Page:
ASA condemns Audi joke on Duracell bunny

An ad featuring a squashed Duracell toy rabbit - which has already provoked a writ alleging copyright infringement - has been branded offensive and irresponsible by the Advertising Standards Authority.

An ad featuring a squashed Duracell toy rabbit - which has already

provoked a writ alleging copyright infringement - has been branded

offensive and irresponsible by the Advertising Standards Authority.



The advertising watchdog has warned the German carmaker, Audi, about the

national press ad, which shows the crushed toy in the middle of an open

road, after complaints it implied a child had been run over by a car.

But the ASA refused to back other objections that the ad placed undue

emphasis on speed.



More than 100 complaints followed the appearance of Bartle Bogle

Hegarty’s ad - now withdrawn - for the Audi TDI. The lawsuit was issued

against the VW-owned Audi by Duracell to protect its rights to the

drumming toy, with which it has been associated since the late 70s.



The ASA has also thrown out 124 complaints of blasphemy against a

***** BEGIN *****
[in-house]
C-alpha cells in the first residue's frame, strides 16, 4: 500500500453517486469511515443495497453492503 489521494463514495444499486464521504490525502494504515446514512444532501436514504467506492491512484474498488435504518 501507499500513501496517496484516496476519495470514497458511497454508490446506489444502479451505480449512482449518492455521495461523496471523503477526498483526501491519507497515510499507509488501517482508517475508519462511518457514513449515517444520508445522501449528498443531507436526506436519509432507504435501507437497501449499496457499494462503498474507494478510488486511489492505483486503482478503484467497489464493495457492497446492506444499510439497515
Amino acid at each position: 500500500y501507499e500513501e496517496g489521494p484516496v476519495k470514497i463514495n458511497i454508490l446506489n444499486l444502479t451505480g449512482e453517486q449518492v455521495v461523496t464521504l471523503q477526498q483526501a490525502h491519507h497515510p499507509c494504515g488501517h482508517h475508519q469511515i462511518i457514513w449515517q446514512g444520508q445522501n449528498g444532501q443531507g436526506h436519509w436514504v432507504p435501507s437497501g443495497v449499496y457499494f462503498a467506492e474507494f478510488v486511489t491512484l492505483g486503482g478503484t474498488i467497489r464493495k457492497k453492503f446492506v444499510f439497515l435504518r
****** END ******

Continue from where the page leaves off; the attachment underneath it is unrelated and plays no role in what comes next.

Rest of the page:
national press campaign by the stationery manufacturer, Rey & Co, which

used ecclesiastical lettering and described its products as ’born again

paper’. But the authority upheld complaints about an ad - now withdrawn

- produced by Mitchell Patterson Grime Mitchell, which used the line:

’Jesus he loves me’ and claimed: ’Feel the power of His love - or hers.

Enchant them with a loving message you’ve designed and printed on a Rey

& Co greetings card.’



Meanwhile, the ASA has cleared Amnesty International after complaints by

the British Army that a press campaign was sensationalist, offensive and

might affect its recruitment of women.



The ad, produced by Abbott Mead Vickers BBDO, was about the activities

of rebel forces operating in northern Uganda and carried the headline:

’Why would the Army want to recruit your 13-year-old daughter? To rape

her, of course.’



However, the ASA has issued a warning to Elida Faberge for using drugs

imagery in an ad that appeared in the music and style press for Fusion

perfume.



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